EXPERTS have assured American foulbrood (AFB) levels in Gisborne are static following claims Hastings is on the verge of a major outbreak.

This week the chairman of Apiculture New Zealand’s Hawke’s Bay hub John Berry said there had been a “major AFB outbreak” in the greater Hastings area.

He warned Hawke’s Bay beekeepers to be vigilant after 66 cases of the disease was confirmed there over the past three months.

National compliance manager of the AFB National Pest Management Plan Clifton King said 25 cases had been reported in the Gisborne region in the last three months.

“The prevalence appears to be static,” Mr King said.

“In general the risk in Gisborne is much lower than the Hawke’s Bay, as there is not the same amount of pollen.”

While there had a been a little more found in Hawke’s Bay than usual, he said it was unlikely there would be an outbreak.

“We have no information to suggest they are on the verge of a major outbreak.”

However, beekeepers still needed to remain vigilant.

“Beekeepers need to be on the lookout for AFB, and regularly inspect their brood.

“If it is picked up early and the infected hive it burned it can stop it spreading to other hives.

“But if the hives are not inspected regularly beekeepers risk spreading the disease. It is really important.”

AFB is a disease of honey bee larvae and pupae. It is caused by the bacteria Paenibacillus larvae, which infects food fed to bee larvae while they develop in hive cells.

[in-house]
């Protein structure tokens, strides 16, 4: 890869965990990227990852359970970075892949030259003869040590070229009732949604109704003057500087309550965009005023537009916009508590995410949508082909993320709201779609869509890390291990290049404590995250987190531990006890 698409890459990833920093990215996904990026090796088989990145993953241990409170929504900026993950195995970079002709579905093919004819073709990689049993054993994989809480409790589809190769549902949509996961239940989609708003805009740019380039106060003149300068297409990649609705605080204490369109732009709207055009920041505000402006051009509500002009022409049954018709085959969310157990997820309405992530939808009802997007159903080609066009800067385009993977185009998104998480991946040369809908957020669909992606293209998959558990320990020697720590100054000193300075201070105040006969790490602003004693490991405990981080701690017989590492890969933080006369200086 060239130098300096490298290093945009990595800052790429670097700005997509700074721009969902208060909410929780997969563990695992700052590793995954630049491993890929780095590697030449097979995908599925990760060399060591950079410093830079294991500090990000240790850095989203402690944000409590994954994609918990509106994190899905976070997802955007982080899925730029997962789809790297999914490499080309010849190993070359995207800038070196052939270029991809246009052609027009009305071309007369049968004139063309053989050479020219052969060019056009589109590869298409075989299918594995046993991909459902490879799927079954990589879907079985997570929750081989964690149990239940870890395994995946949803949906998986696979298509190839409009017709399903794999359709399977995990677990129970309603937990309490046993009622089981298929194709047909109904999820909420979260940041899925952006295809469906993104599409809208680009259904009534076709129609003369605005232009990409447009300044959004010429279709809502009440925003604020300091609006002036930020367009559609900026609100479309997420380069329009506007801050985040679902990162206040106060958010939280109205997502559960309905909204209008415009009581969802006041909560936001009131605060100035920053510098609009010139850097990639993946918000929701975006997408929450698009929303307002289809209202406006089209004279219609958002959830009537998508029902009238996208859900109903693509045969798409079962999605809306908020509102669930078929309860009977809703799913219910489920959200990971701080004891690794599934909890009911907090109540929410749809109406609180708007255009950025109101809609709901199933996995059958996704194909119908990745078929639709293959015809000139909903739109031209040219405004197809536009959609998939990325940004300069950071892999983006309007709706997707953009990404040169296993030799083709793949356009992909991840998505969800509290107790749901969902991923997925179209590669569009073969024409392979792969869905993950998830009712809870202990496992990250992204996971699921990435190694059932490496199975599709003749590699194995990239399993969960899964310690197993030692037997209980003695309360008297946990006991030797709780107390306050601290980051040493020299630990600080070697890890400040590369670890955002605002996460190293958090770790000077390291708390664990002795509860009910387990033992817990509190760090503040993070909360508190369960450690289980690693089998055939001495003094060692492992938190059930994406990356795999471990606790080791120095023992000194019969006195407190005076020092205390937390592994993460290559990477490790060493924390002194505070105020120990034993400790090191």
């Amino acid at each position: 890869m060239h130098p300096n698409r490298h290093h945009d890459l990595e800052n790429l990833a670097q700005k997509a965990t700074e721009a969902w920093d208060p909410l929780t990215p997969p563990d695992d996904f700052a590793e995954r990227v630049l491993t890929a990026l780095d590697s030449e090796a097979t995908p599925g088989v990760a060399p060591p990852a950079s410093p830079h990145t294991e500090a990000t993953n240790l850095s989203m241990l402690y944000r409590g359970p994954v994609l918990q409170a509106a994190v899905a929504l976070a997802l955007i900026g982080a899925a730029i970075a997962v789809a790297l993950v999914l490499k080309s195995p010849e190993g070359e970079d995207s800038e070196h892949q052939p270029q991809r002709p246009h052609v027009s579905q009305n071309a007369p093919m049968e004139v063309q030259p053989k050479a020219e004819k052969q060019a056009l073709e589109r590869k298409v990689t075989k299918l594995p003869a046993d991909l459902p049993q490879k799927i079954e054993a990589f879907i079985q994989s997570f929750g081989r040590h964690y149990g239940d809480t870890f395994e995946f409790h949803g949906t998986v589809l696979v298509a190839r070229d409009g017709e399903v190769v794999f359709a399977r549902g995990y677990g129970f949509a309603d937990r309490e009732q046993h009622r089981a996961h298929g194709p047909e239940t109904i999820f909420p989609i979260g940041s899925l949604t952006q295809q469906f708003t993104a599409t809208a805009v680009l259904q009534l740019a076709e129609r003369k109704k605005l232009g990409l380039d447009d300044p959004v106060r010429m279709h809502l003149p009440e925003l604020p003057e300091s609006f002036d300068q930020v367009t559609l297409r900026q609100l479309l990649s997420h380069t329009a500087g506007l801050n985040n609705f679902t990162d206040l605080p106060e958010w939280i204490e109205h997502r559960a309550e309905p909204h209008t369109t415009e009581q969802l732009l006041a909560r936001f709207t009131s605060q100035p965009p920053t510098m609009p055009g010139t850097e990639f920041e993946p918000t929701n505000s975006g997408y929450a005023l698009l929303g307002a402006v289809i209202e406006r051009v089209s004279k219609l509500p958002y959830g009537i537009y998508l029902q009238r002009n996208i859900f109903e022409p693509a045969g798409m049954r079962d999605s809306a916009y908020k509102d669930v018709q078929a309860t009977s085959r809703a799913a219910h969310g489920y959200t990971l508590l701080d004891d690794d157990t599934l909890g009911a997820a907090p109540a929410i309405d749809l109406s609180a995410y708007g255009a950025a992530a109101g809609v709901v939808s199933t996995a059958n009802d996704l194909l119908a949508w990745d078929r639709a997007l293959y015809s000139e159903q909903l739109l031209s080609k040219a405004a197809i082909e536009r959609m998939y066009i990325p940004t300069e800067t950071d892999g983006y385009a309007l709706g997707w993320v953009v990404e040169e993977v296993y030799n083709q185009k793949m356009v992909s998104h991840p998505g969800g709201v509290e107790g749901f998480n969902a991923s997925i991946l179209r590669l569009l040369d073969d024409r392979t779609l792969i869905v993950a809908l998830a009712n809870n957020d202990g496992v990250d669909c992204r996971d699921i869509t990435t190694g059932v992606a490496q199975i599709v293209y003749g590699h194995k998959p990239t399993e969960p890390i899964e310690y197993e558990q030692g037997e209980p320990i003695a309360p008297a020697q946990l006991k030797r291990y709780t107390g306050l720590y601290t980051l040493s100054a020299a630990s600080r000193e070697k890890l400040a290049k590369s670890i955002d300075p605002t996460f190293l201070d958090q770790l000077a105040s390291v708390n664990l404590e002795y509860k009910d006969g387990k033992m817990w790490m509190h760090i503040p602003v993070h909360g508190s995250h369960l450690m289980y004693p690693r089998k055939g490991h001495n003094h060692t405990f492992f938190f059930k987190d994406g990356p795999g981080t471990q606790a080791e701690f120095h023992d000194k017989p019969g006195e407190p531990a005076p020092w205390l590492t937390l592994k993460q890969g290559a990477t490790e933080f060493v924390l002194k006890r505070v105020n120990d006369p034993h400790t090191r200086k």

The larvae are transmitted into the gut of developing bees, killing them just before they are fully grown.

The disease can spread quickly through the exchange of equipment and movement of infected combs.

It is the most serious honey bee disease in New Zealand and, unlike many other countries, beekeepers here are prohibited from using antibiotics to control it.

If it is found the hive must be burned to reduce the spread of disease and destruction of colonies.

Gisborne beekeeper Barry Foster said 66 cases in the past three months in Hawke’s Bay was a lot, especially as that was what they knew about.

“A lot goes unreported.”

But as long as beekeepers were responsible it could be contained.

“AFB has been in New Zealand since the first beehive arrived in early 19th century.

“We have some problems in Gisborne, but no different to other areas.”

It would only be a major problem if beekeepers did not get onto it.

“It is important all beekeepers know how to check for AFB when checking the brood, and that if they find it, they destroy the hive.”

More hobby beekeepers increased the risk.

“Hobby beekeepers need to make sure they know how to check for AFB. It can be spread by bees themselves through pollen and honey, if they move around hives, and beekeepers can spread it between their hives themselves.

“It's highly infectious.”

Figures from Apiculture New Zealand show the number of hives in New Zealand has nearly tripled since 1998, with 811,357 being registered at June this year.

Over the same period the value of honey exports had risen from $10 million in 1998 to $36m in 2007, and $317m in 2017.